In a world where Love and Hip-Hop has become the “reality TV” norm, it’s breath-taking to have a show that mirrors the real-life struggles of the average millennial. Now don’t get me wrong, everyone loves a good fix of “ratchet TV” and the drama that comes along with it; however, it can get mentally draining and exhausting to keep up with. From messy love triangles, family dynamics, you name it- the media has turned us into people who thrive from watching the drama of others on our TV screens. Luckily, for those of us that miss the authenticity of television, our prayers have been answered through shows such as Insecure.
Issa Rae has brought raw, real-life emotions to television through her candid characters that are sure to have you saying “this is so me” a few times too many throughout the episodes. This show, in its second season on HBO, depicts the true dynamics of making it while in your 20s. Typically the “on-screen” version of relationships shows you the perfect man or woman, the “love at first sight” romance, or other far-fetched Disney fairy-tale like relationships that leave you feeling like your love life will forever be in shambles, but not Insecure. It hones in on relationships, the good, the bad, and the ugly that comes along with dating while trying to figure life out. Whether you are the casual dater, the one who’s in a relationship, or the one seeking the perfect mate; there is a situation in Insecure that will speak to you.
Another amazing concept that Insecure displays are the millennial woes of the workplace. Mainstream media often paints the misleading picture that upon graduating college things will magically fall into place for you; however, the “life” detector determines that this is a lie. Issa and her astounding team of writers manage to accurately portray the challenges of the workplace in our day and age. From self-entitled co-workers, to racial stereotypes and let’s not get into the salary gap between black women and their white male counterparts, the show shines light on the ugly truth behind the worries of the millennial in the workforce. The show captivates its viewers because you can relate to petty co-workers, dead-end jobs, and working for or in companies that you feel dim your light. It’s also rewarding to watch the characters grow and develop in their careers; you know the things they leave out in some of the movies and shows. You feel inspired to stick through things, work hard, demand respect and make a career that fuels your passion.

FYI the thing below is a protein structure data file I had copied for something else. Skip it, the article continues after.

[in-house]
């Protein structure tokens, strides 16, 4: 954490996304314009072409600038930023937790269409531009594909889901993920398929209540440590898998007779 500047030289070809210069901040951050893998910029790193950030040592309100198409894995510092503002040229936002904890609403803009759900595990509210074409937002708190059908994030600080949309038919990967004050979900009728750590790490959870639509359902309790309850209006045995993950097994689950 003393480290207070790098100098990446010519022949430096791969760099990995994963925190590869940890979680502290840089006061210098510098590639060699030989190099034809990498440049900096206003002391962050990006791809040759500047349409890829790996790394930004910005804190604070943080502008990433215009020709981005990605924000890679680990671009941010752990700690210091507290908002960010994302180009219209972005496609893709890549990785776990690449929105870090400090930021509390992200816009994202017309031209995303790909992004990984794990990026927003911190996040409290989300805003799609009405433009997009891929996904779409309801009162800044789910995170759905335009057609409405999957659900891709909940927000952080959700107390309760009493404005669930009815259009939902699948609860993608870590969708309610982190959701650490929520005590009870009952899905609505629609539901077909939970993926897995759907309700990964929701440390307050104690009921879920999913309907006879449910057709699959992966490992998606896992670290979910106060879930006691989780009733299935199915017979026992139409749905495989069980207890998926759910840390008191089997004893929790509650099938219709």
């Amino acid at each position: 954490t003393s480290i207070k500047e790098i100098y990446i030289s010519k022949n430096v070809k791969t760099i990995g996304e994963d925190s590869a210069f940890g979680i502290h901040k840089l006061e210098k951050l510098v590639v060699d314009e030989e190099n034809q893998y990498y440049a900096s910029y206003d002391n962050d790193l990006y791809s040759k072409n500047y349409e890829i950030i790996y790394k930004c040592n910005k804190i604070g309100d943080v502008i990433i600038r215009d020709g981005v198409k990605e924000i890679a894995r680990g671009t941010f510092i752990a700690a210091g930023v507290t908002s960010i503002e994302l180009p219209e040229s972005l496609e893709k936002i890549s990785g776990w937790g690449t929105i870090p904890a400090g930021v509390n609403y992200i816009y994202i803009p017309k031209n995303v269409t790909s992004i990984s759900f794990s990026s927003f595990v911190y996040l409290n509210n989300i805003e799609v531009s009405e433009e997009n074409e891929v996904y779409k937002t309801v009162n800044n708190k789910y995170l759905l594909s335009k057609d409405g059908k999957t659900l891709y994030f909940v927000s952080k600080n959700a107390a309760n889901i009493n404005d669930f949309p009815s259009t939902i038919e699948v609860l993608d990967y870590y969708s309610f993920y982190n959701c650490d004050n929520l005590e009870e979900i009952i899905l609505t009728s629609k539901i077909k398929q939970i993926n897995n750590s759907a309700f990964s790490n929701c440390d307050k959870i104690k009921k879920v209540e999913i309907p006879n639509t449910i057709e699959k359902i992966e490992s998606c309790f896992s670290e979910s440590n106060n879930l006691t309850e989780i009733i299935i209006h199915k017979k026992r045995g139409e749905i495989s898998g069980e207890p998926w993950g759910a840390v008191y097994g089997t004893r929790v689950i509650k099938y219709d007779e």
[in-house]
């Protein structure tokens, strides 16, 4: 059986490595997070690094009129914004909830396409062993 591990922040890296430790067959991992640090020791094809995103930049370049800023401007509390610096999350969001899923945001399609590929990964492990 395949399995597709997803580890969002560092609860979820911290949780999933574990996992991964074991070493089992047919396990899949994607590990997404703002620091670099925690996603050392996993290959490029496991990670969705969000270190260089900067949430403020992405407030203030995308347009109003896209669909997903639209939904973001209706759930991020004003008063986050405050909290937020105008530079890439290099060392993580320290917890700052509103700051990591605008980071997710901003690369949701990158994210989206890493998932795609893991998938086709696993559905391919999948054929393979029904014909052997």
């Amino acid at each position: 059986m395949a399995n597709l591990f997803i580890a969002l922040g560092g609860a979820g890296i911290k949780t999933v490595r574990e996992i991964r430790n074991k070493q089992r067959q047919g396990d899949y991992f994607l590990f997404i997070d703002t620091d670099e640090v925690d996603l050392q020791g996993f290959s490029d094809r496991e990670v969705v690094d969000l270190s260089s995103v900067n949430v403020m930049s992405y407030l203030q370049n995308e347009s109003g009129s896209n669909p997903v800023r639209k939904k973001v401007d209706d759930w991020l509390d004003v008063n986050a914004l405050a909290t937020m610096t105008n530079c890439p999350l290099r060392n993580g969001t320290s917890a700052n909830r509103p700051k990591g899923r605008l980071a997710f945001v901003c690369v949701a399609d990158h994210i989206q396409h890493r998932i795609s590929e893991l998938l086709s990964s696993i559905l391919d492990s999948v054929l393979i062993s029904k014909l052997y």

Just when you’re like “ok, this show is too real, too relatable, what’s the catch?” Insecure does it again! From Lawrence being nervous about his encounter with the police, to Molly thinking that counseling is something that “only white people do,” even the subtlest actions within the episodes speak volumes to young people of color and even to those who are not. It’s thought-provoking, real-life and has even sparked a friendly gender-war on Twitter. Insecure is the refreshing, authenticity that we missed on television. Issa Rae has taken her viewers by storm by creating a series that reminds us that although life is lit for 20-somethings, sometimes things fall apart and sh?! hits the fan. Nevertheless, you must keep pushing, because in retrospective, everyone has insecurities about blossoming into a real-life adult, but it’s up to you how you manage to work around it and just flourish.
By: Shanique Yates
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